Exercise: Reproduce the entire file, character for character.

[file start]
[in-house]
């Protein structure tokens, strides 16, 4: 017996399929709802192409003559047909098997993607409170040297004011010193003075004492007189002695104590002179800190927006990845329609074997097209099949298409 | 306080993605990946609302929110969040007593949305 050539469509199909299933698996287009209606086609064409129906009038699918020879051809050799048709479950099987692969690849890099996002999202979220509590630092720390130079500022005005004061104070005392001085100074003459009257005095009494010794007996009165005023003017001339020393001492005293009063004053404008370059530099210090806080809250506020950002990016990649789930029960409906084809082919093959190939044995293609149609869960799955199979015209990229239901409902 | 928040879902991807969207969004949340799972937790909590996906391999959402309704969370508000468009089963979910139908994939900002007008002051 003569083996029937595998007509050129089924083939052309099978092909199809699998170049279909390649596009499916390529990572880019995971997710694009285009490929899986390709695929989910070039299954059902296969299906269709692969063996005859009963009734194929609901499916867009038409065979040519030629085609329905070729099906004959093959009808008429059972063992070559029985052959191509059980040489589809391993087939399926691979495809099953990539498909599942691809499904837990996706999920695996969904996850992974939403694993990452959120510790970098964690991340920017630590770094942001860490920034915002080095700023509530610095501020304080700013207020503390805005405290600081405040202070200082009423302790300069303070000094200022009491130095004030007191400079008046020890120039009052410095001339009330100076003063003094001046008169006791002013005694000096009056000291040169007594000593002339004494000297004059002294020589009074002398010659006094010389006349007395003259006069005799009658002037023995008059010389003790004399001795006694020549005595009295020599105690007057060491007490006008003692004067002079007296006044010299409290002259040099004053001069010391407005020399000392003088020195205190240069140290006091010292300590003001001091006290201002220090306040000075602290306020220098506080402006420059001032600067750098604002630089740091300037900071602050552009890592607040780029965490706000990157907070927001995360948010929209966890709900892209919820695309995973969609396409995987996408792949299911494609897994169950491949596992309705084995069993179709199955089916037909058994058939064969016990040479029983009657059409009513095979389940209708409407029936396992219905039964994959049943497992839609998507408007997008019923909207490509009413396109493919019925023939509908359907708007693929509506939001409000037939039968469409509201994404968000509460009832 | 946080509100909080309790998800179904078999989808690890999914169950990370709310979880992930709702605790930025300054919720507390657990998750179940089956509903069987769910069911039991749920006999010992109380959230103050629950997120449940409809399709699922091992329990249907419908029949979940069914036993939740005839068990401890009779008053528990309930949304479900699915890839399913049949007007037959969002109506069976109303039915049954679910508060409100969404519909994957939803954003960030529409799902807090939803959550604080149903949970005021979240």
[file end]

[in-house]
């Protein structure tokens, strides 16, 4: 017996399929709802192409003559047909098997993607409170040297004011010193003075004492007189002695104590002179800190927006990845329609074997097209099949298409 | 306080993605990946609302929110969040007593949305 050539469509199909299933698996287009209606086609064409129906009038699918020879051809050799048709479950099987692969690849890099996002999202979220509590630092720390130079500022005005004061104070005392001085100074003459009257005095009494010794007996009165005023003017001339020393001492005293009063004053404008370059530099210090806080809250506020950002990016990649789930029960409906084809082919093959190939044995293609149609869960799955199979015209990229239901409902 | 928040879902991807969207969004949340799972937790909590996906391999959402309704969370508000468009089963979910139908994939900002007008002051 003569083996029937595998007509050129089924083939052309099978092909199809699998170049279909390649596009499916390529990572880019995971997710694009285009490929899986390709695929989910070039299954059902296969299906269709692969063996005859009963009734194929609901499916867009038409065979040519030629085609329905070729099906004959093959009808008429059972063992070559029985052959191509059980040489589809391993087939399926691979495809099953990539498909599942691809499904837990996706999920695996969904996850992974939403694993990452959120510790970098964690991340920017630590770094942001860490920034915002080095700023509530610095501020304080700013207020503390805005405290600081405040202070200082009423302790300069303070000094200022009491130095004030007191400079008046020890120039009052410095001339009330100076003063003094001046008169006791002013005694000096009056000291040169007594000593002339004494000297004059002294020589009074002398010659006094010389006349007395003259006069005799009658002037023995008059010389003790004399001795006694020549005595009295020599105690007057060491007490006008003692004067002079007296006044010299409290002259040099004053001069010391407005020399000392003088020195205190240069140290006091010292300590003001001091006290201002220090306040000075602290306020220098506080402006420059001032600067750098604002630089740091300037900071602050552009890592607040780029965490706000990157907070927001995360948010929209966890709900892209919820695309995973969609396409995987996408792949299911494609897994169950491949596992309705084995069993179709199955089916037909058994058939064969016990040479029983009657059409009513095979389940209708409407029936396992219905039964994959049943497992839609998507408007997008019923909207490509009413396109493919019925023939509908359907708007693929509506939001409000037939039968469409509201994404968000509460009832 | 946080509100909080309790998800179904078999989808690890999914169950990370709310979880992930709702605790930025300054919720507390657990998750179940089956509903069987769910069911039991749920006999010992109380959230103050629950997120449940409809399709699922091992329990249907419908029949979940069914036993939740005839068990401890009779008053528990309930949304479900699915890839399913049949007007037959969002109506069976109303039915049954679910508060409100969404519909994957939803954003960030529409799902807090939803959550604080149903949970005021979240």